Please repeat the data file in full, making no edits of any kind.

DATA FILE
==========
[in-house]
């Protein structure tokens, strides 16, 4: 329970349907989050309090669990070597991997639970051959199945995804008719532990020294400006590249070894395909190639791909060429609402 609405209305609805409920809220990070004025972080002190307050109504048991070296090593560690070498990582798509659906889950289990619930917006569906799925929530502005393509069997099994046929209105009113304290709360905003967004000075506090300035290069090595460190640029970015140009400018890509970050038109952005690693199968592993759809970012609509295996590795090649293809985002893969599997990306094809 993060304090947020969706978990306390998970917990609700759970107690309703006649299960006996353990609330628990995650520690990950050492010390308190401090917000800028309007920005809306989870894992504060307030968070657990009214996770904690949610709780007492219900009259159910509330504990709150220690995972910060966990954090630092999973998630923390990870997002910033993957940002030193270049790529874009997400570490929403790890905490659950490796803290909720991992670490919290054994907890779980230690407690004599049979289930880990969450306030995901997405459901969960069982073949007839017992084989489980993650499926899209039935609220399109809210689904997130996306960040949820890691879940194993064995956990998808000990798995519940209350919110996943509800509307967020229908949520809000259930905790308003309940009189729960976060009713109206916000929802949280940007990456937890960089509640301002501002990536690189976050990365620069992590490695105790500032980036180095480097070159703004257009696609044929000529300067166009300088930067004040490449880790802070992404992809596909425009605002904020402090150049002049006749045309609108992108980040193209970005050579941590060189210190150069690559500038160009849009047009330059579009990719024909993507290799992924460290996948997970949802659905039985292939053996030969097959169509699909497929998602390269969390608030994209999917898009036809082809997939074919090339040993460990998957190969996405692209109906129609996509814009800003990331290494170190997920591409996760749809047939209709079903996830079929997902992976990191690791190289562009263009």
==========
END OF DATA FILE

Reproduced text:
[in-house]
């Protein structure tokens, strides 16, 4: 329970349907989050309090669990070597991997639970051959199945995804008719532990020294400006590249070894395909190639791909060429609402 609405209305609805409920809220990070004025972080002190307050109504048991070296090593560690070498990582798509659906889950289990619930917006569906799925929530502005393509069997099994046929209105009113304290709360905003967004000075506090300035290069090595460190640029970015140009400018890509970050038109952005690693199968592993759809970012609509295996590795090649293809985002893969599997990306094809 993060304090947020969706978990306390998970917990609700759970107690309703006649299960006996353990609330628990995650520690990950050492010390308190401090917000800028309007920005809306989870894992504060307030968070657990009214996770904690949610709780007492219900009259159910509330504990709150220690995972910060966990954090630092999973998630923390990870997002910033993957940002030193270049790529874009997400570490929403790890905490659950490796803290909720991992670490919290054994907890779980230690407690004599049979289930880990969450306030995901997405459901969960069982073949007839017992084989489980993650499926899209039935609220399109809210689904997130996306960040949820890691879940194993064995956990998808000990798995519940209350919110996943509800509307967020229908949520809000259930905790308003309940009189729960976060009713109206916000929802949280940007990456937890960089509640301002501002990536690189976050990365620069992590490695105790500032980036180095480097070159703004257009696609044929000529300067166009300088930067004040490449880790802070992404992809596909425009605002904020402090150049002049006749045309609108992108980040193209970005050579941590060189210190150069690559500038160009849009047009330059579009990719024909993507290799992924460290996948997970949802659905039985292939053996030969097959169509699909497929998602390269969390608030994209999917898009036809082809997939074919090339040993460990998957190969996405692209109906129609996509814009800003990331290494170190997920591409996760749809047939209709079903996830079929997902992976990191690791190289562009263009």